Every year, The Hunger Project marks the 16 Days of Activism against Gender-Based Violence. Starting November 25, (International Day for the Elimination of Violence against Women) and ending December 10 (Human Rights Day) the 16-day-long global campaign is a time to galvanize action to end violence against women and girls around the world. Every year, The Hunger Project joins this global movement to shine a spotlight on the issue of gender-based violence, while promoting the empowerment of women and girls everywhere.
The 2017 campaign places a greater emphasis than in years prior on women’s rights as human rights. Launching on November 25, the 16 Days of Activism is a time to incite action to end violence against women and girls around the world.
This year’s theme is “Together We Can End Gender-Based Violence in Education.” The theme builds on the momentum of last year’s theme, by recognizing that discrimination and gender inequality are still present even when girls and women are are able to pursue an education. Gender-based violence can and does happen everywhere—in public spaces, schools, homes. Around the world, 246 million children experience gender‐based violence at or on their way to school every year. Earlier this year, the new movement #MeToo took center-stage online, as women came forward to have open and honest conversations about their experiences of surviving sexual violence. The movement encouraged survivors to challenge the status quo around sexual harassment, drawing testimonies from millions of women on social media.
Girls are particularly vulnerable and often miss out on a full education just because of their gender. Yet, when girls and women have the opportunity to pursue an education, they can build a prosperous future for themselves and their communities. Education parity is estimated to “add as much as $28 trillion or 26 percent to annual GDP in 2025.”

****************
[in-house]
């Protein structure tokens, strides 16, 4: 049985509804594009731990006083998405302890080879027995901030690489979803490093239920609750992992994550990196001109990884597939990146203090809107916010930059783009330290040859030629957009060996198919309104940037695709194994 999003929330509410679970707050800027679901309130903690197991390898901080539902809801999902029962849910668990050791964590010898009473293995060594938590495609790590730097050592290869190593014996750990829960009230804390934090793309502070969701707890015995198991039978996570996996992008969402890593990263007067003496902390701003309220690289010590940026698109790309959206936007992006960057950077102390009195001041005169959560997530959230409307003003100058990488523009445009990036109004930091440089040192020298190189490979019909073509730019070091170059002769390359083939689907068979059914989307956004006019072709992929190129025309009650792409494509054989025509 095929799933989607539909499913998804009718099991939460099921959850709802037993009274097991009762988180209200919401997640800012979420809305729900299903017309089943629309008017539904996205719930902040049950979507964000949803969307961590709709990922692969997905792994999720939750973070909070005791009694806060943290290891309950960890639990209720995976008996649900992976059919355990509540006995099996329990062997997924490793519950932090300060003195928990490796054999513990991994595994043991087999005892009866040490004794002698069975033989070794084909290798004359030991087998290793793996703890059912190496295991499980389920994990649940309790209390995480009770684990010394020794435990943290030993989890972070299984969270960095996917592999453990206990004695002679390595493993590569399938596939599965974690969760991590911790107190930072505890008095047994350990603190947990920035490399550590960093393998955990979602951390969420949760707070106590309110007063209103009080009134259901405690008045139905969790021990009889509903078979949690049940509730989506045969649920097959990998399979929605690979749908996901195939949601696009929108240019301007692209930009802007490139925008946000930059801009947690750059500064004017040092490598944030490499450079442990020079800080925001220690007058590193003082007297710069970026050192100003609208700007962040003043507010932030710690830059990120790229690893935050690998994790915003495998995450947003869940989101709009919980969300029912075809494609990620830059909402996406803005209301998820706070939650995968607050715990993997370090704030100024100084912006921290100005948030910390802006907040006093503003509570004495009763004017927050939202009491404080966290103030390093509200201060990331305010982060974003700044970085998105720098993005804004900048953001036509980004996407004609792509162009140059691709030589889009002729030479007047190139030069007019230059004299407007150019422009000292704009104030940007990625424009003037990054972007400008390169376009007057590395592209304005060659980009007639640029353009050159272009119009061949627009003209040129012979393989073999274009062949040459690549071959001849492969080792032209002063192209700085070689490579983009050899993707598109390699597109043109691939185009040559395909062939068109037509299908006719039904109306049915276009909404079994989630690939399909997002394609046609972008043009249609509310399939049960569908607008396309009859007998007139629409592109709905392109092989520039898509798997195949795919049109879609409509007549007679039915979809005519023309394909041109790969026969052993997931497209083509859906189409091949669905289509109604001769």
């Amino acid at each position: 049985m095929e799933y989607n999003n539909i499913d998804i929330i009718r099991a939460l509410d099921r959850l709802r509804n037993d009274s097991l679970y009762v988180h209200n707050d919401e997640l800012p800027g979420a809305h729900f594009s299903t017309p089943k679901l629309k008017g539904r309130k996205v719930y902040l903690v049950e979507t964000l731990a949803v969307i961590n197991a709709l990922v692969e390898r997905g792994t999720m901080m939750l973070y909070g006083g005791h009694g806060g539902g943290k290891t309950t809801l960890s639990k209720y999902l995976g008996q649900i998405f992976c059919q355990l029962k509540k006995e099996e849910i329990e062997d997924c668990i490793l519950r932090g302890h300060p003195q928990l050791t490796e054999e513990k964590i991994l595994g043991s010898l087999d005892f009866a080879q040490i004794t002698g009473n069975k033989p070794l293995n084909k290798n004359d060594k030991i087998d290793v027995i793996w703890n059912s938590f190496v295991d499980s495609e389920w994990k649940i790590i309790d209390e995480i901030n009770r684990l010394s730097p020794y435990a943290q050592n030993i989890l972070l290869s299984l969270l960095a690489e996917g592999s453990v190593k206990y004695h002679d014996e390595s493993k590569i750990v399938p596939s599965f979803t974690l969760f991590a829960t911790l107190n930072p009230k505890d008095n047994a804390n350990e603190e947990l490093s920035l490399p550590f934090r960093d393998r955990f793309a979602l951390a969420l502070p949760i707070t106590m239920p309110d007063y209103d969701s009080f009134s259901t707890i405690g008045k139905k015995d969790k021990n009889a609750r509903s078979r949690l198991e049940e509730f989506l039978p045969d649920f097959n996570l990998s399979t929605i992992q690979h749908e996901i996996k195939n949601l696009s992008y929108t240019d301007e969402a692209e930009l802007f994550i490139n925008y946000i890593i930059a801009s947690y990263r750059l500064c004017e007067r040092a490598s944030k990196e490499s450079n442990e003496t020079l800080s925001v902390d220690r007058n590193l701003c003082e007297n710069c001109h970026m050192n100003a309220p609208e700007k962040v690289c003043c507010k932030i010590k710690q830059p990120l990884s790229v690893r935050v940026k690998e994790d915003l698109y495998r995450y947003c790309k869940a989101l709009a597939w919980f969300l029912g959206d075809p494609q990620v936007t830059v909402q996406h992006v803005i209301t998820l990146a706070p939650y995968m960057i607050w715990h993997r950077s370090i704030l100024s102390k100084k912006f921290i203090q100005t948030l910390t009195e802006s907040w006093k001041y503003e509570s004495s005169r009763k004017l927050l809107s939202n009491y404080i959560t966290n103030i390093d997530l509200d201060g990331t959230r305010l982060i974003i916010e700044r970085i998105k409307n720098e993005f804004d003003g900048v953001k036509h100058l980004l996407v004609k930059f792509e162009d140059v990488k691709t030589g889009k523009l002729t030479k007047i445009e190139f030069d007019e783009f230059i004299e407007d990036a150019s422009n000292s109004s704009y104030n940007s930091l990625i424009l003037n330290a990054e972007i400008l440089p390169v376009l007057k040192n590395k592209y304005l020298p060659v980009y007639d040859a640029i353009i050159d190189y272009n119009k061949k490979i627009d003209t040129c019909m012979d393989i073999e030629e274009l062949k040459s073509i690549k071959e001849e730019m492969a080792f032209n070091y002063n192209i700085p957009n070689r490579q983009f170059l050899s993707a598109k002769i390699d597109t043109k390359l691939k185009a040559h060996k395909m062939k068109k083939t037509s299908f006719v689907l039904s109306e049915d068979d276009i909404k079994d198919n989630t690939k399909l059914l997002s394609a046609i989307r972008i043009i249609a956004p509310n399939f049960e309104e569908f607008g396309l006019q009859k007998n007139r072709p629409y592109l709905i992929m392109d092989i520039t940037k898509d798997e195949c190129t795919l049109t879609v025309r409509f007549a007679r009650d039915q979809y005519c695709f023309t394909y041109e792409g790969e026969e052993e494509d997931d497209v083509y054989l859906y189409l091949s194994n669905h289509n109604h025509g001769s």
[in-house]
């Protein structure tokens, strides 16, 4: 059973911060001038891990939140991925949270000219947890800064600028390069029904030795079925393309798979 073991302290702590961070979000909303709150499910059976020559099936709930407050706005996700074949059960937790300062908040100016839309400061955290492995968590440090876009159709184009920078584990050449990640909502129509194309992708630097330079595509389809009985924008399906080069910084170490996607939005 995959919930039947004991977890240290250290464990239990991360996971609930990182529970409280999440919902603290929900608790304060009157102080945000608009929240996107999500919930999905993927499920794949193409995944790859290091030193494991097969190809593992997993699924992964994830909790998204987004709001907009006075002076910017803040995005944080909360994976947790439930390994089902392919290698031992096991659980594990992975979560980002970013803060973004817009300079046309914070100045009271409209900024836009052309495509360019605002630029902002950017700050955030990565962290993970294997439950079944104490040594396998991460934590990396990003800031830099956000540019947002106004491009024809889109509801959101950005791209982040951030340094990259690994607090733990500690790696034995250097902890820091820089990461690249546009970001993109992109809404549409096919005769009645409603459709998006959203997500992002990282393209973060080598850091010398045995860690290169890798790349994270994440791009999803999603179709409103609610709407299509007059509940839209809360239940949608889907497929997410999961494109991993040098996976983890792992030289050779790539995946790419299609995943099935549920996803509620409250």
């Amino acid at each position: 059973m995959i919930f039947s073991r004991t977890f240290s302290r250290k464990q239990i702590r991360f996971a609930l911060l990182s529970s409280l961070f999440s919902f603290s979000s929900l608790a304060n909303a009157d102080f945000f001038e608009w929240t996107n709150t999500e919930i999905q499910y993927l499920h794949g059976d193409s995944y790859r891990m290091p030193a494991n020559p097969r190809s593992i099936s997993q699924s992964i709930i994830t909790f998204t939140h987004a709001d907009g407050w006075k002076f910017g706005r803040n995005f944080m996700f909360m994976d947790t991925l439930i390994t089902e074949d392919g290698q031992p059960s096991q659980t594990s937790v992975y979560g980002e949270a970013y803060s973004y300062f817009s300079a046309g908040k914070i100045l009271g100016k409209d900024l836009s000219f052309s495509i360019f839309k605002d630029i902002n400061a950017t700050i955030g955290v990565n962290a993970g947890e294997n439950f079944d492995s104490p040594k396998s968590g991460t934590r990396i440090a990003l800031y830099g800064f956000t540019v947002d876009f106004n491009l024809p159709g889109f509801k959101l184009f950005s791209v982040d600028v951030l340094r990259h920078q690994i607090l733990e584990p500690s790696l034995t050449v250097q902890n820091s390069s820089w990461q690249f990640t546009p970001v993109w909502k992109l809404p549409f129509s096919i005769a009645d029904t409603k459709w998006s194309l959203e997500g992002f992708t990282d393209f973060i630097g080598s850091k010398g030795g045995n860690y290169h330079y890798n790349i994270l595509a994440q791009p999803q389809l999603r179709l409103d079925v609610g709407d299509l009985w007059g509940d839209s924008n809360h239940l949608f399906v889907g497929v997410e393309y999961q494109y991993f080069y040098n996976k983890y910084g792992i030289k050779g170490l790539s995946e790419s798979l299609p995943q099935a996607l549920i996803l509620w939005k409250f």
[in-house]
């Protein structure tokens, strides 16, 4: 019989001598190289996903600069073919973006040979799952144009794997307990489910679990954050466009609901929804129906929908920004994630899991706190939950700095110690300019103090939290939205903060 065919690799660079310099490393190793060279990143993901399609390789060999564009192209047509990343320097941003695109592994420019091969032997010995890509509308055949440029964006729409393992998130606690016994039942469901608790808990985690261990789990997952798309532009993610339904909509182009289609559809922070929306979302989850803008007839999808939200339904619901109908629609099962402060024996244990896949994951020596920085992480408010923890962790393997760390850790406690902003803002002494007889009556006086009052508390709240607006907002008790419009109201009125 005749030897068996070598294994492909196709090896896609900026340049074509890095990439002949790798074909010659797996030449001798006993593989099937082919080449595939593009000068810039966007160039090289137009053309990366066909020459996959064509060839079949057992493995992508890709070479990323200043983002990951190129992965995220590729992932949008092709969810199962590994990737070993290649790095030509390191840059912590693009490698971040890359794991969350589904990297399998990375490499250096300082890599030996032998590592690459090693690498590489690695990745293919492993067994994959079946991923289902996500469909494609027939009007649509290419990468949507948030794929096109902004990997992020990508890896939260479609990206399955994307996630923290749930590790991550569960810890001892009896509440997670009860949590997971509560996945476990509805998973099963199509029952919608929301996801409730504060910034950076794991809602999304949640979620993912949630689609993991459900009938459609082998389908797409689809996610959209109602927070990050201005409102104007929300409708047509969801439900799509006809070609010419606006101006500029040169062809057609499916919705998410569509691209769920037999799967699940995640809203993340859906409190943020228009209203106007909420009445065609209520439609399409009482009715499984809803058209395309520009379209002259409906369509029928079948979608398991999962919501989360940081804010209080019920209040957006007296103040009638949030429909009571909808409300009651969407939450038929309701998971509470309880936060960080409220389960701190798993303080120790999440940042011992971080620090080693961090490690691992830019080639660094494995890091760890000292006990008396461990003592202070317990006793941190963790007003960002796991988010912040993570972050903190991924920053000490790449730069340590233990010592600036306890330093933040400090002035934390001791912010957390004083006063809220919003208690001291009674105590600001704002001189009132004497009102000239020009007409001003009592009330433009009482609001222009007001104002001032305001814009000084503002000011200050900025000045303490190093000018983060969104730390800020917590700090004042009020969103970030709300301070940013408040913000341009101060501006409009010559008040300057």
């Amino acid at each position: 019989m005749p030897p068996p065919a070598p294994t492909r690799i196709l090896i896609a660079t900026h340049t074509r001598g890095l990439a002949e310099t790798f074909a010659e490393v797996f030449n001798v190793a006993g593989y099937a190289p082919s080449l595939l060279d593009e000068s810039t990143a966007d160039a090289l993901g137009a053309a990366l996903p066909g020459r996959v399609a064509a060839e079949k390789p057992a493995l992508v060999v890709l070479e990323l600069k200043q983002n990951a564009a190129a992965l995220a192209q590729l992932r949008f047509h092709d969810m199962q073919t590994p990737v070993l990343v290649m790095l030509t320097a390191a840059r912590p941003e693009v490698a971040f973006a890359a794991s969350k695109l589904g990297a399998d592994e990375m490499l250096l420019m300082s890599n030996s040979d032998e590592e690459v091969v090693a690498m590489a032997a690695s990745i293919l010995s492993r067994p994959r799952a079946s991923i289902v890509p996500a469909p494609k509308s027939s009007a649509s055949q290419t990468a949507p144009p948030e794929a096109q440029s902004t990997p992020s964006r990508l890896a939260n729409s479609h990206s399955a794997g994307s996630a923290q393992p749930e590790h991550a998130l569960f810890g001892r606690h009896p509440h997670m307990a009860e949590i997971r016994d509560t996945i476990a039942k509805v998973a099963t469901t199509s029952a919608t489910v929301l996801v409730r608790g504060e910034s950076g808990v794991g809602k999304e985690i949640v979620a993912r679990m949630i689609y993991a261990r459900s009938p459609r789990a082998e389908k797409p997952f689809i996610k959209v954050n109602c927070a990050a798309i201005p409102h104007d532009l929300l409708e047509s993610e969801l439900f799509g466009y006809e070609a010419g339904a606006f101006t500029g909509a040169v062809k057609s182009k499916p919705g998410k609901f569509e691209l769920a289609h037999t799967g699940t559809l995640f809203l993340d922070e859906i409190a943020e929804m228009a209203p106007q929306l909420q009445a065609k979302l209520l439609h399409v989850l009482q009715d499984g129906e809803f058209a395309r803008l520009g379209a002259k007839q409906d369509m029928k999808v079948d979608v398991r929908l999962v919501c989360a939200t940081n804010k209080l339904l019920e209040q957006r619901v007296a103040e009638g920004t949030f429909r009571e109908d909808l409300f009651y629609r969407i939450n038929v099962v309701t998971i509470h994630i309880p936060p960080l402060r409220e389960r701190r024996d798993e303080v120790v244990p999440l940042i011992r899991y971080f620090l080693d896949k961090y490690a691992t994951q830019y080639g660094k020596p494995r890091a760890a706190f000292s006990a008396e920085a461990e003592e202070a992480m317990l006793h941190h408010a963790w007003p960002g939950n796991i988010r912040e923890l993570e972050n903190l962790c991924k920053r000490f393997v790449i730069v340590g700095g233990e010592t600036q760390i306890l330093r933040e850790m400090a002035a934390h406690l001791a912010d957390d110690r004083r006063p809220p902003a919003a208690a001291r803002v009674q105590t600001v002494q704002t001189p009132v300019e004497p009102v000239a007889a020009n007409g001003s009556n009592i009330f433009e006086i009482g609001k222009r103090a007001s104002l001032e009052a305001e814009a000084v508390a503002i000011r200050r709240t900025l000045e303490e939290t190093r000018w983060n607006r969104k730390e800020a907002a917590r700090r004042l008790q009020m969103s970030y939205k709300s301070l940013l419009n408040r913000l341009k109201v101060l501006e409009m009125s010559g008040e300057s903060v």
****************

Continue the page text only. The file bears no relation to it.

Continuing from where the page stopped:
The Hunger Project is a strong advocate of strategies that end gender discrimination, promote equality and place an emphasis on the education and empowerment of girls. Through Her Choice – a global coalition of organizations working to end child marriage around the world – The Hunger Project is activating local leadership to create an environment in which child marriage is not tolerated, and we do this through programs, research, learning and advocacy. Animators across our program countries run educational campaigns to promote childhood primary school enrollment, especially for girl children.
Facts and figures*
– 35 per cent of women worldwide have experienced either physical and/or sexual intimate partner violence or sexual violence by a non-partner at some point in their lives.
– Some national studies show that up to 70 per cent of women have experienced physical and/or sexual violence from an intimate partner in their lifetime.
– Women who have been physically or sexually abused by their partners are more than twice as likely to have an abortion, almost twice as likely to experience depression, and in some regions, 1.5 times more likely to acquire HIV, as compared to women who have not experienced partner violence.
– 750 million women and girls alive today were married before their 18th Child marriage often results in early pregnancy and social isolation, interrupts schooling, limits the girl’s opportunities and increases her risk of experiencing domestic violence.
– Around 120 million girls worldwide (slightly more than 1 in 10) have experienced forced intercourse or other forced sexual acts at some point in their lives. By far the most common perpetrators of sexual violence against girls are current or former husbands, partners or boyfriends.
– At least 200 million women and girls alive today have undergone female genital mutilation in the 30 countries with representative data on prevalence. In most of these countries, the majority of girls were cut before age 5.